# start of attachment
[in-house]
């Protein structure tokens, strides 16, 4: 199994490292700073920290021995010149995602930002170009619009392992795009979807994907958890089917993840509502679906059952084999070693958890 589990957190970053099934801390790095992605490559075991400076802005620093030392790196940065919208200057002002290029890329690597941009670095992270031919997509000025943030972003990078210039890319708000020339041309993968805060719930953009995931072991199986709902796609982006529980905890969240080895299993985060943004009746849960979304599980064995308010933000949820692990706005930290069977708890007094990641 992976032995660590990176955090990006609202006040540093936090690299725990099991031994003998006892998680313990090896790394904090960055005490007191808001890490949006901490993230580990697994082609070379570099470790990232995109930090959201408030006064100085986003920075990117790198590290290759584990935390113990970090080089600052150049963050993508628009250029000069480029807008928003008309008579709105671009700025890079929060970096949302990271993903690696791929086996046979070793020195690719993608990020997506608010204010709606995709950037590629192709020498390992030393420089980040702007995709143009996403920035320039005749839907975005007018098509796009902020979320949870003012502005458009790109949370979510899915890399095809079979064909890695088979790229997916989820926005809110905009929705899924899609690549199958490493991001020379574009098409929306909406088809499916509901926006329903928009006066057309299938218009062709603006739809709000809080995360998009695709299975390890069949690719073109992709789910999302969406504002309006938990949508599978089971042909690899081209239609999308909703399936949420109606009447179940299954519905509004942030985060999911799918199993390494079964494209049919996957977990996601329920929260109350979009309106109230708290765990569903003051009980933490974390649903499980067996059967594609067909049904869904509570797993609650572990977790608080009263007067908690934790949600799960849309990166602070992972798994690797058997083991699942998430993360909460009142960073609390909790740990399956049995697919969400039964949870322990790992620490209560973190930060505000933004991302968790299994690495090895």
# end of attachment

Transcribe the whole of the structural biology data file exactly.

[in-house]
């Protein structure tokens, strides 16, 4: 199994490292700073920290021995010149995602930002170009619009392992795009979807994907958890089917993840509502679906059952084999070693958890 589990957190970053099934801390790095992605490559075991400076802005620093030392790196940065919208200057002002290029890329690597941009670095992270031919997509000025943030972003990078210039890319708000020339041309993968805060719930953009995931072991199986709902796609982006529980905890969240080895299993985060943004009746849960979304599980064995308010933000949820692990706005930290069977708890007094990641 992976032995660590990176955090990006609202006040540093936090690299725990099991031994003998006892998680313990090896790394904090960055005490007191808001890490949006901490993230580990697994082609070379570099470790990232995109930090959201408030006064100085986003920075990117790198590290290759584990935390113990970090080089600052150049963050993508628009250029000069480029807008928003008309008579709105671009700025890079929060970096949302990271993903690696791929086996046979070793020195690719993608990020997506608010204010709606995709950037590629192709020498390992030393420089980040702007995709143009996403920035320039005749839907975005007018098509796009902020979320949870003012502005458009790109949370979510899915890399095809079979064909890695088979790229997916989820926005809110905009929705899924899609690549199958490493991001020379574009098409929306909406088809499916509901926006329903928009006066057309299938218009062709603006739809709000809080995360998009695709299975390890069949690719073109992709789910999302969406504002309006938990949508599978089971042909690899081209239609999308909703399936949420109606009447179940299954519905509004942030985060999911799918199993390494079964494209049919996957977990996601329920929260109350979009309106109230708290765990569903003051009980933490974390649903499980067996059967594609067909049904869904509570797993609650572990977790608080009263007067908690934790949600799960849309990166602070992972798994690797058997083991699942998430993360909460009142960073609390909790740990399956049995697919969400039964949870322990790992620490209560973190930060505000933004991302968790299994690495090895």